Full Pull Finale

Hello friends. Today we have the last of our 2015 slate of Full Pull & Friends new releases. It is also our only Cabernet Sauvignon to be released under the FP&F label this year. And it brings us full circle, as this is the new vintage of the inaugural wine that got this whole FP&F venture started:

2009 Full Pull & Friends Cabernet Sauvignon (FPF-16) 

[Note: we no longer republish the full history/availability/explanation of Full Pull & Friends with each of these offers, but we now have a page on our website displaying all that info. As you’ll see on that page, nine of the first fifteen FP&F wines are now sold out. Of those with remaining stock, the 2012 Cab Bacchus Vineyard is getting very close to quittin’ time, and the 2011 Chardonnay ain’t far behind. If you see any wines on that still-available list that pique your interest, please respond to this e-mail with the wine and the number of bottles you’re looking for, and we’ll enter those orders manually.]

Back in October 2013, we offered our first-ever private label wine, the well-loved 2007 FP&F Cabernet Sauvignon. Last year, we returned with the 2008 vintage from the same winery (“Winery Alpha,” as we’ve taken to calling them; we can’t disclose their name as part of our agreement, since our price is considerably lower than anything in their portfolio). Both of those are long-since sold out, so I suspect there will be some pent-up demand for this one.

It comes from the same sites as the 2007: two of the brilliant sites managed by Kent Waliser and Lacey Lybeck under the Sagemoor group – Dionysus and Weinbau – along with a bit of fruit from Stillwater Creek. It was raised in 60% new oak for more than two years before going into bottle, where we’ve now had it evolving and maturing for another three-and-a-half years in bottle. The result is a little marvel at six years past vintage.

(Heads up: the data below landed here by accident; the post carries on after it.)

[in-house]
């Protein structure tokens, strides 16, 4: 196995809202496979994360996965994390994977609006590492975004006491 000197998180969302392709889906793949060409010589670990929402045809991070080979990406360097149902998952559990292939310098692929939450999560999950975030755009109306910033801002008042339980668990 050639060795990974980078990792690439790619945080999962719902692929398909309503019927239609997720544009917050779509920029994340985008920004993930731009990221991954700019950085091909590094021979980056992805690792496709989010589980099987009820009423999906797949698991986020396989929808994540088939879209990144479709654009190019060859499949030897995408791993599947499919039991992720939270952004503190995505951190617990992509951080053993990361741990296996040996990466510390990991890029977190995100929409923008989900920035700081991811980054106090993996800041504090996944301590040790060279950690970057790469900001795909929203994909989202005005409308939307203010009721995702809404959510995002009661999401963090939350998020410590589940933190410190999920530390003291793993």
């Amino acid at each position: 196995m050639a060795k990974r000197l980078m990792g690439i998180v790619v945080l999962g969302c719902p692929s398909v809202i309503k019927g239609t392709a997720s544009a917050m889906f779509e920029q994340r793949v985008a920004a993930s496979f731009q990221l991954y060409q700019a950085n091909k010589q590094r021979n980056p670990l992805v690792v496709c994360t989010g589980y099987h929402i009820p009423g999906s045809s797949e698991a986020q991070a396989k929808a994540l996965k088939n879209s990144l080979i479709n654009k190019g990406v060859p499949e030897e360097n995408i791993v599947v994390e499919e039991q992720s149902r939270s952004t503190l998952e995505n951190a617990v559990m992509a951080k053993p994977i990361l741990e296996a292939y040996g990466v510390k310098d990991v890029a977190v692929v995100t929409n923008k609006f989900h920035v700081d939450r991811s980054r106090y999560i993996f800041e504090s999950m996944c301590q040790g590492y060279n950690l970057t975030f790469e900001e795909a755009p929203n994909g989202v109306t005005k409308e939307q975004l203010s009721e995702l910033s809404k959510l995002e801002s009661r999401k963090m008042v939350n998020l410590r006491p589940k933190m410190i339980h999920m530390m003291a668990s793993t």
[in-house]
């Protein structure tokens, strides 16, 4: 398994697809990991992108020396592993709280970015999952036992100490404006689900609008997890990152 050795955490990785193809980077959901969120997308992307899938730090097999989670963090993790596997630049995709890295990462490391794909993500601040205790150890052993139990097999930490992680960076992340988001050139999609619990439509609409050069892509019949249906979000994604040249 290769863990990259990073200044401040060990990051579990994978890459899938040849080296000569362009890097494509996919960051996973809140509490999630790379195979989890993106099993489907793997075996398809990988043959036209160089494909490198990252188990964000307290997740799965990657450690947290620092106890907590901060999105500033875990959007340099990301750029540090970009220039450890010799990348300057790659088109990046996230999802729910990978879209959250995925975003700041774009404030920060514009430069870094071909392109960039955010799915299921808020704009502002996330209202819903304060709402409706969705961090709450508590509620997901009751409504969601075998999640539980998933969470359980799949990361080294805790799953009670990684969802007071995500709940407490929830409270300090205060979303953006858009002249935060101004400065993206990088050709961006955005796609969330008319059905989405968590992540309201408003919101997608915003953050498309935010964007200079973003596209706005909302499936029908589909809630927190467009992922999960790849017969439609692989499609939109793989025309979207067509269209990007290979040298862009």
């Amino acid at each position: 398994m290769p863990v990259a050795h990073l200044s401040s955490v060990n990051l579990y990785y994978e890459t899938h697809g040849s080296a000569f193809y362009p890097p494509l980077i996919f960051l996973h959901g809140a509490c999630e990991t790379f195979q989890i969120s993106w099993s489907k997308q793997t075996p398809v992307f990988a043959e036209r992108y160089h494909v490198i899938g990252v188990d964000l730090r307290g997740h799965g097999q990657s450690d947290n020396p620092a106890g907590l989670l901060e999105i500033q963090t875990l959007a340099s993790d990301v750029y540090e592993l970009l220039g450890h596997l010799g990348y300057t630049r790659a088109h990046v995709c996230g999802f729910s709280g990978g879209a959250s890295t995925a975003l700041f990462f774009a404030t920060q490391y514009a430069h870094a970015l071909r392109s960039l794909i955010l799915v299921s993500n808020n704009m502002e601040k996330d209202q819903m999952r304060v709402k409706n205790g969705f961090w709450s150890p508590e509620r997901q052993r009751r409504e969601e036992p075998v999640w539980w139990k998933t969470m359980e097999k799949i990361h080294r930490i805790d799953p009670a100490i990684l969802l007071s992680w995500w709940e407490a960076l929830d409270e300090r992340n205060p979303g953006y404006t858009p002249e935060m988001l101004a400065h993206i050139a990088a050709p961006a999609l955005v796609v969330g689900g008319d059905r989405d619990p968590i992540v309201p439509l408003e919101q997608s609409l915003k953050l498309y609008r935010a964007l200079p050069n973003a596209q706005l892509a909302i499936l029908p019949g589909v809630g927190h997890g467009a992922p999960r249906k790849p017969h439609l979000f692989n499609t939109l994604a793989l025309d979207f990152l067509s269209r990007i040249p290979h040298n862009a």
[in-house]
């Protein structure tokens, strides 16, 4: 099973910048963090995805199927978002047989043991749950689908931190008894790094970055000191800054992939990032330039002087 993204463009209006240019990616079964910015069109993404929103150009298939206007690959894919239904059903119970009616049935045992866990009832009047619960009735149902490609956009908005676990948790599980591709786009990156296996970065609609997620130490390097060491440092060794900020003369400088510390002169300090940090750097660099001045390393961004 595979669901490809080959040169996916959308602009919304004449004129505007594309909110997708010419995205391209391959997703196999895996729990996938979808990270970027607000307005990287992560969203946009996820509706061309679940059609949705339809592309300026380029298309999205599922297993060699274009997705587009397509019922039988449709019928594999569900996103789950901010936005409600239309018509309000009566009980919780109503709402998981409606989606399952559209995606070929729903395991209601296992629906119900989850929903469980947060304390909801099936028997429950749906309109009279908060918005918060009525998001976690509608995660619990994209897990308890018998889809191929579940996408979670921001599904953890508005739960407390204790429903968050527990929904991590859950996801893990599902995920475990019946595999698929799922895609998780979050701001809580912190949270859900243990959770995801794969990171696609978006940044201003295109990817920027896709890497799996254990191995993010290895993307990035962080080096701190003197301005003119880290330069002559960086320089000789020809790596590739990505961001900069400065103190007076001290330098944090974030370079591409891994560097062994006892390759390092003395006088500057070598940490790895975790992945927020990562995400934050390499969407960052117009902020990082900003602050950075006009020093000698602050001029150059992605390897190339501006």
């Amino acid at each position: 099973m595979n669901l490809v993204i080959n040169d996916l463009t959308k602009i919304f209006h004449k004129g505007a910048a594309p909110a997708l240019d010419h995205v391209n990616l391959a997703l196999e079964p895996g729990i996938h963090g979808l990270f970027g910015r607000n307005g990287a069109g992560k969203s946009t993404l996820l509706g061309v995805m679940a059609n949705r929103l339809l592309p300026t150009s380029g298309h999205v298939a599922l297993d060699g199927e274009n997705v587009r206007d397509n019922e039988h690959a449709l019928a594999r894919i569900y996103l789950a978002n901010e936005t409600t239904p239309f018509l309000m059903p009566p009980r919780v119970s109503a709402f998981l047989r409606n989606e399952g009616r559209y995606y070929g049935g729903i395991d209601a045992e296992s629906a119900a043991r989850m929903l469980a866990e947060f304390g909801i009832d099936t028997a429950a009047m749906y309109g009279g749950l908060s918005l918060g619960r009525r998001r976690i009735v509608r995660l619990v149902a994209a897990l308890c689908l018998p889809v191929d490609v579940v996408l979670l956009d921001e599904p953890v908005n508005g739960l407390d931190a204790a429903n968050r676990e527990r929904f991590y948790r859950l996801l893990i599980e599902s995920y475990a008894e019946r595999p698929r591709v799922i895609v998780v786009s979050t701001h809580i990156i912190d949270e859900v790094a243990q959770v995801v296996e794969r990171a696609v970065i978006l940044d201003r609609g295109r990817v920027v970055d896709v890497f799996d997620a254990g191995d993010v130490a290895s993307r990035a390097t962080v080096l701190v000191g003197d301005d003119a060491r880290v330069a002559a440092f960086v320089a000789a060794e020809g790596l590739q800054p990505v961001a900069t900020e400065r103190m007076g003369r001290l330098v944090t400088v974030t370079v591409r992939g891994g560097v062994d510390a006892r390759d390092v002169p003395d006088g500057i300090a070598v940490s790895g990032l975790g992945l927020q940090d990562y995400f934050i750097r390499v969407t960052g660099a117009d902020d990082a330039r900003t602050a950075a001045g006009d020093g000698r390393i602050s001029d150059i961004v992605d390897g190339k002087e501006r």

The first thing you notice is the color density. This is inky red-black from core to rim. The nose comes spilling up out of the glass, with beautiful minty freshness atop a core of blackcurrant fruit and dark chocolate barrel notes and smoky/flinty minerals. The palate reveals a wine at a lovely place in its evolution. 2009 was a warm year in Washington, and it yielded an approachable vintage for wines. This one is actually more evolved, I would say, than the 2007 or 08. I’d drink the 09 first, then 07, and continue to wait a few years to crack those 2008s.

The good news with a warm year like 2009 (14.9% alc) is two-fold: first, it means there is no shortage of lush, delicious fruit. And second, it’s like hopping in a wine-ageing time machine. Everything moves a little faster in a warm year, and this is already displaying lovely tertiary sensibilities: some dried fruit to go with the fresh, some earth and mushroom and leather to go with the fruit. And that continuing minty-eucalyptus note keeps things very fresh and lively. Texturally, this is all charm and pleasure in the front, then more serious in the back: a reverse mullet wine, as I like to call it. The attack and mid-palate are plump and generous, but as the wine rolls into the finish, it broadens, coating the whole palate in fine-grained, integrating tannins, redolent of black tea studded with black cherries.

As usual, I think this is a wine that compares favorably with some of the $50+ Washington Cabernets on the market. The fact that it’s a chance to access the rarely-seen-anymore 2009 vintage is just the icing. Please limit order requests to 12 bottles, and we’ll do our best to fulfill all requests. The wine should arrive in a week or two, at which point it will be ready for pickup or shipping during the next temperature-appropriate shipping window.

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